Living the quiet life

Catkins by David Corns

Lucy takes life in the quiet lane...

I have recently read James Rebanks’ wonderful book, English Pastoral. Living on a farm, much of it really resonated with me and I also found it interesting to read about how changes in farming over the years have affected the land and our wildlife.

What particularly struck me was a passage where he writes about getting to know a piece of land, over decades:

‘I have worked here my whole life, but I am only beginning to truly know this piece of land. I stumble across a field at a different time of day, or in different light, and feel as if I have never seen it before – not the way it is now. The more I learn about it, the more beautiful our farm and valley becomes.’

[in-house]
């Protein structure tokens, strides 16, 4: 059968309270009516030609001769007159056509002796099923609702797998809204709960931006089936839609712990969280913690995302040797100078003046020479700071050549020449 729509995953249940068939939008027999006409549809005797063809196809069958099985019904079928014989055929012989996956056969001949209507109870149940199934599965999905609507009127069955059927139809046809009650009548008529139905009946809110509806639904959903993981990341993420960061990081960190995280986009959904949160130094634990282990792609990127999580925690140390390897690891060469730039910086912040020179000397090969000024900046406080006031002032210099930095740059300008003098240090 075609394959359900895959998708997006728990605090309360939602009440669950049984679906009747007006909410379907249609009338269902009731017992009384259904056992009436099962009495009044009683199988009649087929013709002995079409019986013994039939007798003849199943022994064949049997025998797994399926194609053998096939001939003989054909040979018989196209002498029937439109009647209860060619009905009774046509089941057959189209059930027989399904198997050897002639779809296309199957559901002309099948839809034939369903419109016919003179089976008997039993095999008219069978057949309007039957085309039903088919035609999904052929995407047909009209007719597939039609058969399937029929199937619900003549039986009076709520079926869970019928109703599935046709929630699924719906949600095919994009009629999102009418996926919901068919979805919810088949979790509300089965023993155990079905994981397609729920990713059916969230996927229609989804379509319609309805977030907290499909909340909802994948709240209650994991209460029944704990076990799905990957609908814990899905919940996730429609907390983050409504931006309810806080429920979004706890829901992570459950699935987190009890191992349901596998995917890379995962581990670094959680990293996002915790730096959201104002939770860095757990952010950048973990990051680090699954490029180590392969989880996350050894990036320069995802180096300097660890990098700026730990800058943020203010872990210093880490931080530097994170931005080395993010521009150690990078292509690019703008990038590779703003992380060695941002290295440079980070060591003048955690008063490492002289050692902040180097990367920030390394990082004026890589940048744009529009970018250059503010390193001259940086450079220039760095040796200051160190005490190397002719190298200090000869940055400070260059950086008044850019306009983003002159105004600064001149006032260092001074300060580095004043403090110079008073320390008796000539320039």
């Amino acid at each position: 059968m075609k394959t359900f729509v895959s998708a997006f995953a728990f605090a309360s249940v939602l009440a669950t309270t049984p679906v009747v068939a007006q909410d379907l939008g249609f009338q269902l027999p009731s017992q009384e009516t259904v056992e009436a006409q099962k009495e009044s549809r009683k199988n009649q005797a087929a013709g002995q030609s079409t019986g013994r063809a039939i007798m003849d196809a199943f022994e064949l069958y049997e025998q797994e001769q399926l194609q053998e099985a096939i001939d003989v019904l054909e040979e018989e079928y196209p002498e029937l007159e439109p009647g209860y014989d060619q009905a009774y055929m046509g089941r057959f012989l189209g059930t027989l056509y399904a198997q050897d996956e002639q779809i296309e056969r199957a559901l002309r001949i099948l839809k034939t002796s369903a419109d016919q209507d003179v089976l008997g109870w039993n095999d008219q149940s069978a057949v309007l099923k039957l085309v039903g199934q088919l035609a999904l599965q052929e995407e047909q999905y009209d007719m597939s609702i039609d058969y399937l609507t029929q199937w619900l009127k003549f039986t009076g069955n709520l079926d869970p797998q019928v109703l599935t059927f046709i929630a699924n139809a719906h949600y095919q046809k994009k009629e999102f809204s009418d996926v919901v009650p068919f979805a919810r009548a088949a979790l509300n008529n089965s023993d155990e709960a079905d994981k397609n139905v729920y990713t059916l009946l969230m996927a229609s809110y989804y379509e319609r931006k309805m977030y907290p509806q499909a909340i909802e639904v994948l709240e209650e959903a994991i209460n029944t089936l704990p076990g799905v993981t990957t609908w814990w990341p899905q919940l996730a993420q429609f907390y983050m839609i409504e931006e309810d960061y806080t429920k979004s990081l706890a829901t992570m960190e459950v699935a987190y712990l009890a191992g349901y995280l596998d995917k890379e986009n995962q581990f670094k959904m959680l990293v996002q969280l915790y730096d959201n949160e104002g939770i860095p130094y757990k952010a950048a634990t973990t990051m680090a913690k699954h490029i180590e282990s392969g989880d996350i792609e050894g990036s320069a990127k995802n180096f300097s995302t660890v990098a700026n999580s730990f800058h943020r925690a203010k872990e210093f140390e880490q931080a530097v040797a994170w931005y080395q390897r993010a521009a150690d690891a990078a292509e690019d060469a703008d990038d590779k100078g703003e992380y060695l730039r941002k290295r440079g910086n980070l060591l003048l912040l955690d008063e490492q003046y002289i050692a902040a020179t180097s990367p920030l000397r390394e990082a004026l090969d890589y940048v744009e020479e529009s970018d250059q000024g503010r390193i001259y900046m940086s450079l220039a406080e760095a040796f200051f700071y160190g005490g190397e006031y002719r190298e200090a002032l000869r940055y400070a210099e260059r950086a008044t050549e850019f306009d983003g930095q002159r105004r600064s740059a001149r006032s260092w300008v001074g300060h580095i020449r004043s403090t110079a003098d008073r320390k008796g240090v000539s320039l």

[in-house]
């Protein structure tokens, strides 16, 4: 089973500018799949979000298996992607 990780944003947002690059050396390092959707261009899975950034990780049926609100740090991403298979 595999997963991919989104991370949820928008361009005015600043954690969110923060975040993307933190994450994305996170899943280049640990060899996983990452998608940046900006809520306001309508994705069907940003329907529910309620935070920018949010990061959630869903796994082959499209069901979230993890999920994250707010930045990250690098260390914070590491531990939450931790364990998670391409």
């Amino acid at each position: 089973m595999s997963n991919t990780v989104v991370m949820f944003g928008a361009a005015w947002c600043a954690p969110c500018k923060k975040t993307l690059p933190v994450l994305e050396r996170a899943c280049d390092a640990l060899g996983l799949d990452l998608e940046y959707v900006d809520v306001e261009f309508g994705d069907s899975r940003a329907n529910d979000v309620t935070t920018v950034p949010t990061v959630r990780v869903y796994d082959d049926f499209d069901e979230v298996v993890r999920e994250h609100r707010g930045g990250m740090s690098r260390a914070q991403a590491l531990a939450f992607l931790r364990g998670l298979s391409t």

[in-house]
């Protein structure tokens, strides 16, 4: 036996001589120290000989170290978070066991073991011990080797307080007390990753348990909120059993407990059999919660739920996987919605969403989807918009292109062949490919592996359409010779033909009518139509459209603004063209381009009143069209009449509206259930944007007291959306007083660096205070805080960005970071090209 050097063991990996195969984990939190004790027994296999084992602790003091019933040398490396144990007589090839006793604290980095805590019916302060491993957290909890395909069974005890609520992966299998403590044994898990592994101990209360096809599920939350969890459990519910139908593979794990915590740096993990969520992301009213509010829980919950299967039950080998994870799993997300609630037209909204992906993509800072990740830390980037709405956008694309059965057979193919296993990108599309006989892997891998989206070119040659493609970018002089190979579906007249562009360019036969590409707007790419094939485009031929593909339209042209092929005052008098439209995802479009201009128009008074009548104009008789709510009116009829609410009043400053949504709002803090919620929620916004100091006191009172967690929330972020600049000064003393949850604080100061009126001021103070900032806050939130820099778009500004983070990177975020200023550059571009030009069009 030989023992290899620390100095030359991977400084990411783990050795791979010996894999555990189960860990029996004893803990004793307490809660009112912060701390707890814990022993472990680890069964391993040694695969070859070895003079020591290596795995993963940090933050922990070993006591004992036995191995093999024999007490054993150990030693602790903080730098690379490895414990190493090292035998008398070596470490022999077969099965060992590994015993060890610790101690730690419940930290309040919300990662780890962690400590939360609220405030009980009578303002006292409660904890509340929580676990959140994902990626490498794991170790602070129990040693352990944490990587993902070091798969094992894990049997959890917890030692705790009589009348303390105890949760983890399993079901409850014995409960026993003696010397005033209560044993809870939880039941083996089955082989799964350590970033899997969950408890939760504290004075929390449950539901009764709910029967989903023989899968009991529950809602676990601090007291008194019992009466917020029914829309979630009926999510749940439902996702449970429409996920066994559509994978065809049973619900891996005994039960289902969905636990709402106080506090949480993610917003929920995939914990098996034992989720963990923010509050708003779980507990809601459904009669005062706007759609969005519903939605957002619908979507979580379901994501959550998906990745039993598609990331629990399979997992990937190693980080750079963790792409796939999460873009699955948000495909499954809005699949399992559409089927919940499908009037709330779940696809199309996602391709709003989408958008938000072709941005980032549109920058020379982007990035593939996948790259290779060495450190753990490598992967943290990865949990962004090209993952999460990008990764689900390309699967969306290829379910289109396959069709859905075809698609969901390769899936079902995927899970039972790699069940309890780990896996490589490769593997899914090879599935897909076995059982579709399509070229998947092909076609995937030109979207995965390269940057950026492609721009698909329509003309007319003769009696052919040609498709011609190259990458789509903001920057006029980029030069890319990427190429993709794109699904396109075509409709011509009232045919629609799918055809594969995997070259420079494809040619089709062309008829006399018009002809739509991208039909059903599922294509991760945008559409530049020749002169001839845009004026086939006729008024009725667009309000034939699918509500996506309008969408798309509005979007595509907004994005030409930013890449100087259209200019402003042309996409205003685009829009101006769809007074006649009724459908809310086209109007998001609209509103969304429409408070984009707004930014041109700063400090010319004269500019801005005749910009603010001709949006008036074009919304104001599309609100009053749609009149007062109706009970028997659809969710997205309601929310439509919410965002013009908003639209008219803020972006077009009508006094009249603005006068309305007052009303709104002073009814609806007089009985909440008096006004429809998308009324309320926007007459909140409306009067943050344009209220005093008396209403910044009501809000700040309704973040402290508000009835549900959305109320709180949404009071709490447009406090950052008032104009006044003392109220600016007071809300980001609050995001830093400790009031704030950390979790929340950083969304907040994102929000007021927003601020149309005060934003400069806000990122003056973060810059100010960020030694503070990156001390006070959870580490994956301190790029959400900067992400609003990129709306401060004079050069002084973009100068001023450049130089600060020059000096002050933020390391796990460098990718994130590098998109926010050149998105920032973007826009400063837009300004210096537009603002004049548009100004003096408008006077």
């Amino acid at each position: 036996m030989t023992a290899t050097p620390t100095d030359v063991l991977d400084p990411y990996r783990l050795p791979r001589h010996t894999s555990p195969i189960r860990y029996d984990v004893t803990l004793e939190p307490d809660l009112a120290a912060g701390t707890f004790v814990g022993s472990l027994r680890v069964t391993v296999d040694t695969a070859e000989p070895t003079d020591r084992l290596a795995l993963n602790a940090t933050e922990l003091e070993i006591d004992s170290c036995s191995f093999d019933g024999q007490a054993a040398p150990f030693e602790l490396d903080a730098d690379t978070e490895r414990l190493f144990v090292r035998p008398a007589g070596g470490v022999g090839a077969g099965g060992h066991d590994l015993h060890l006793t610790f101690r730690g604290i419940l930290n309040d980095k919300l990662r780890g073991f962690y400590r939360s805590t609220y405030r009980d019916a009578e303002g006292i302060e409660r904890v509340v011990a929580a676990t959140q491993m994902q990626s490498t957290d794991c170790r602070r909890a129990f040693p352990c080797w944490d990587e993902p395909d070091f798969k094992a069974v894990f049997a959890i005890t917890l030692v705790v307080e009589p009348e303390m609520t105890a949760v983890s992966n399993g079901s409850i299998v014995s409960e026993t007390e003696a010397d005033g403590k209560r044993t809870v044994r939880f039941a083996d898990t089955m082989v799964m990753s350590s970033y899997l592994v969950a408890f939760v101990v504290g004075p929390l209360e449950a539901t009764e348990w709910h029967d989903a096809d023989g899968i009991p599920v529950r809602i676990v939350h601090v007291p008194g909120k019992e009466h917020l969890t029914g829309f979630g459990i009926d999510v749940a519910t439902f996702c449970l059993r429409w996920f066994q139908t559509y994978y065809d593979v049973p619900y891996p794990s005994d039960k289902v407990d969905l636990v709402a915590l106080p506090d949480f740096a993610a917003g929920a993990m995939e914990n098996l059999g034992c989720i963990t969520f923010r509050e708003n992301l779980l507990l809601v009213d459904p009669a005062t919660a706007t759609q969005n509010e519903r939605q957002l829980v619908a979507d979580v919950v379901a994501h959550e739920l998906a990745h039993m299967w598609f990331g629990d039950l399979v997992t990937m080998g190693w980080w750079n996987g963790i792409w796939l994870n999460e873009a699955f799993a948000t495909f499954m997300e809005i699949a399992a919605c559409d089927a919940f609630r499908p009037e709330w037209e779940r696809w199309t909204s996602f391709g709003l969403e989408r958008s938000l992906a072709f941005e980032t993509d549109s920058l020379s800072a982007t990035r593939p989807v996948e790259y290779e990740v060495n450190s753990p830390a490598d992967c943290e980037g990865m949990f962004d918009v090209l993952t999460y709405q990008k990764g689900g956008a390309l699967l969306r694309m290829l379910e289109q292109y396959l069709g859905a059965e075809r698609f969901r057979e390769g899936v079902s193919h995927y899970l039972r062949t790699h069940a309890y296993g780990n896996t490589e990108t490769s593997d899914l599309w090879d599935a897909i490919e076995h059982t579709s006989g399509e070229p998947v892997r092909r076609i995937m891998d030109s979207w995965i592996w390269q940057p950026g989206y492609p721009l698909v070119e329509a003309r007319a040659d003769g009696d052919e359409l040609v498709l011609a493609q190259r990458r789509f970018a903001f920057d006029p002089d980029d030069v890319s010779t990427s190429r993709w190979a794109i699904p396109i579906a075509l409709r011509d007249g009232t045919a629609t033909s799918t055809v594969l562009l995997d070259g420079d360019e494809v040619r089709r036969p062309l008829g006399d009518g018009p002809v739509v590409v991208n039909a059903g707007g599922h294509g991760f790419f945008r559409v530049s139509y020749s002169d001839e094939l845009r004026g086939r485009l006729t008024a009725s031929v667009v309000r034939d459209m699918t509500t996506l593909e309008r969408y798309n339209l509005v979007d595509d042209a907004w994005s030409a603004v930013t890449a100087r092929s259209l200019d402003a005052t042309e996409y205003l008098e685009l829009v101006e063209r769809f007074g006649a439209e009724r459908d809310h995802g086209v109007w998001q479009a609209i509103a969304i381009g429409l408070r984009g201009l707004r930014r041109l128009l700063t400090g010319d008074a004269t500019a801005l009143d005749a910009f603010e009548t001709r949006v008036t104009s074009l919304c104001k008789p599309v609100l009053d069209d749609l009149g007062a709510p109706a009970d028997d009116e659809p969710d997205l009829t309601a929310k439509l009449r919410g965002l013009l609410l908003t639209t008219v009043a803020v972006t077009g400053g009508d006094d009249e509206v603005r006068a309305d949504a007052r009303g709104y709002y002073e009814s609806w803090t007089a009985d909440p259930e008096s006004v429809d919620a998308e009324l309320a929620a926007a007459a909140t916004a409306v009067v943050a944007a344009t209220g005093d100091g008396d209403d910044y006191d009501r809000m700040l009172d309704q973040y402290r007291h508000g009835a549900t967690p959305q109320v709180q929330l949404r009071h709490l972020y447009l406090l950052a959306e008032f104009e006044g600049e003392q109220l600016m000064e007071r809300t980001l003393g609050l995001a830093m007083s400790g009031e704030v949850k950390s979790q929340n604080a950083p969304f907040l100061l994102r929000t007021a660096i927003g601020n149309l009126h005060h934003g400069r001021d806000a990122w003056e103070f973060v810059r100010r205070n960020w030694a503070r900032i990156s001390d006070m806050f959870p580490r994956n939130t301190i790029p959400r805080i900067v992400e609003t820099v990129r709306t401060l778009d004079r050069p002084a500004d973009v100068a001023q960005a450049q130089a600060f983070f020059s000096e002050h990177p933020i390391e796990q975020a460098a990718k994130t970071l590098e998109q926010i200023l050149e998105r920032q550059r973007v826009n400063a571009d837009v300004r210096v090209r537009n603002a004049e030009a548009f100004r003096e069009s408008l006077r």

Catkins dangling from a tree (yellowish with pink) by David Corns

Alder catkins by David Corns

This seemed so relevant to me a year on from when I started my walks across our local patch of fields. We moved with the land from winter to spring, saw the barley grow and be harvested and watched the Canada geese have families who we then saw grow up.

It may have been hard to be forced to stay home for what is almost a year but I feel so privileged to have seen the land in ‘constant motion’. Rebanks describes how he feels like he is part of the land and that the boundaries begin to blur between them and they are able to live quietly with each other.

Snowdrop with white flower fully open and dangling bell-like by David Corns

Snowdrop by David Corns

The last year has been quiet but that is not a criticism. Sometimes it is beneficial to be quiet and to observe; then you are rewarded with the small changes that you may have missed otherwise. At the weekend I saw how the alder catkins have formed and the snowdrops are popping up. The land is moving on quietly and we are too.

 

Lucy is a Worcestershire-based freelance writer who loves getting out into nature and is interested in the how the wild world can benefit our wellbeing.